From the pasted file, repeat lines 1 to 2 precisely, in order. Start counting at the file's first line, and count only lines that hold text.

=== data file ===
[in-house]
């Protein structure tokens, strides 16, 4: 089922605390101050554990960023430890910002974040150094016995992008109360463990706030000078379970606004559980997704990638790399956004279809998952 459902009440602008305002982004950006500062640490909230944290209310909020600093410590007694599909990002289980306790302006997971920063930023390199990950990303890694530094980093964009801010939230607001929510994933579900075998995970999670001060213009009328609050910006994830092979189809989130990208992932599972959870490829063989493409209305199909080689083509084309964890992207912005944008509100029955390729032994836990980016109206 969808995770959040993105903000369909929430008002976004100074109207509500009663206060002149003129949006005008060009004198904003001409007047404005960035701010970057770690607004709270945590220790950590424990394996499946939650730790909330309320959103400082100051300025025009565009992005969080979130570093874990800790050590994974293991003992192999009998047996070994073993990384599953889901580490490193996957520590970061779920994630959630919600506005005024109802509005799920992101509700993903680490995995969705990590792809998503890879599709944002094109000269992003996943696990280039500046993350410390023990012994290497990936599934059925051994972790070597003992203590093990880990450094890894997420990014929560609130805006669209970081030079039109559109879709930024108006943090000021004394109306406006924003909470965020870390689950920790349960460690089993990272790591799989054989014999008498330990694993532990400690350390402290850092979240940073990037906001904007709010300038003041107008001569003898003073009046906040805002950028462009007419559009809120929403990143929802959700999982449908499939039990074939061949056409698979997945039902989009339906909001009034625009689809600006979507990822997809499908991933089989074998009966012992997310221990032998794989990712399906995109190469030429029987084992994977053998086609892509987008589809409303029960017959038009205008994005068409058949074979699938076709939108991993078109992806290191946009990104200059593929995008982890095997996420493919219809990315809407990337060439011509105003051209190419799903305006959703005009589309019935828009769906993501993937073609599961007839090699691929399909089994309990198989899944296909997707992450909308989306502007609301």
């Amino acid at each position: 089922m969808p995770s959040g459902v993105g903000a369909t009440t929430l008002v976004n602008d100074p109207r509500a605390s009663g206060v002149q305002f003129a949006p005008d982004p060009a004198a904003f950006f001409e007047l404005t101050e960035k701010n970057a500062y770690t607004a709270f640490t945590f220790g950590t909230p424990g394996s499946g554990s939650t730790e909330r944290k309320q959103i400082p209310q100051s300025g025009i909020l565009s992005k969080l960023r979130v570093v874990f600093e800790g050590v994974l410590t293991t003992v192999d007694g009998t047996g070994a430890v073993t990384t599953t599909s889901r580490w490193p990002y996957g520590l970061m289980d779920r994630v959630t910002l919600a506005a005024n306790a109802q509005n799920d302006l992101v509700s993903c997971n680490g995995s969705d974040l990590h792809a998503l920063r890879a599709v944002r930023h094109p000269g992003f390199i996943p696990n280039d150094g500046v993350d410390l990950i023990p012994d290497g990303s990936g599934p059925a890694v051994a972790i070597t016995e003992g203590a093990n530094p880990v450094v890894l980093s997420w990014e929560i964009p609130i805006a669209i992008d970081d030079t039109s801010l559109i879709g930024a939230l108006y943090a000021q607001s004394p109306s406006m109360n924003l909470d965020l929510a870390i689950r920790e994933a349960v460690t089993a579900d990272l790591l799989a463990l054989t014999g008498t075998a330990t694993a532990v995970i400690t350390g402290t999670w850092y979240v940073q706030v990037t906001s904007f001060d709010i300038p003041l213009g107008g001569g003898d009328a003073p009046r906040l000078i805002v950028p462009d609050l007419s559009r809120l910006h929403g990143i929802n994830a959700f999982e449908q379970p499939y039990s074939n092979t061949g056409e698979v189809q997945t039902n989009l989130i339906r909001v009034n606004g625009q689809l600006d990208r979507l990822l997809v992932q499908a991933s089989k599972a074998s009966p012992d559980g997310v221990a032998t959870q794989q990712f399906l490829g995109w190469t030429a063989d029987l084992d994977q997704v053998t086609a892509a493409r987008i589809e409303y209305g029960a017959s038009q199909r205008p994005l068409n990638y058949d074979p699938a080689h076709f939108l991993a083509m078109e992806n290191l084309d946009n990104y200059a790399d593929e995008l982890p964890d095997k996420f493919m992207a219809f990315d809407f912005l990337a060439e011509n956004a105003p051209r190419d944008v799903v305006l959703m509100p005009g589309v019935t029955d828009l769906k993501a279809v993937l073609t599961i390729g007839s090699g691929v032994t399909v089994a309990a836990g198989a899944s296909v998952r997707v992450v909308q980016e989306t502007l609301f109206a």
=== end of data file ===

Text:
[in-house]
């Protein structure tokens, strides 16, 4: 089922605390101050554990960023430890910002974040150094016995992008109360463990706030000078379970606004559980997704990638790399956004279809998952 459902009440602008305002982004950006500062640490909230944290209310909020600093410590007694599909990002289980306790302006997971920063930023390199990950990303890694530094980093964009801010939230607001929510994933579900075998995970999670001060213009009328609050910006994830092979189809989130990208992932599972959870490829063989493409209305199909080689083509084309964890992207912005944008509100029955390729032994836990980016109206 969808995770959040993105903000369909929430008002976004100074109207509500009663206060002149003129949006005008060009004198904003001409007047404005960035701010970057770690607004709270945590220790950590424990394996499946939650730790909330309320959103400082100051300025025009565009992005969080979130570093874990800790050590994974293991003992192999009998047996070994073993990384599953889901580490490193996957520590970061779920994630959630919600506005005024109802509005799920992101509700993903680490995995969705990590792809998503890879599709944002094109000269992003996943696990280039500046993350410390023990012994290497990936599934059925051994972790070597003992203590093990880990450094890894997420990014929560609130805006669209970081030079039109559109879709930024108006943090000021004394109306406006924003909470965020870390689950920790349960460690089993990272790591799989054989014999008498330990694993532990400690350390402290850092979240940073990037906001904007709010300038003041107008001569003898003073009046906040805002950028462009007419559009809120929403990143929802959700999982449908499939039990074939061949056409698979997945039902989009339906909001009034625009689809600006979507990822997809499908991933089989074998009966012992997310221990032998794989990712399906995109190469030429029987084992994977053998086609892509987008589809409303029960017959038009205008994005068409058949074979699938076709939108991993078109992806290191946009990104200059593929995008982890095997996420493919219809990315809407990337060439011509105003051209190419799903305006959703005009589309019935828009769906993501993937073609599961007839090699691929399909089994309990198989899944296909997707992450909308989306502007609301």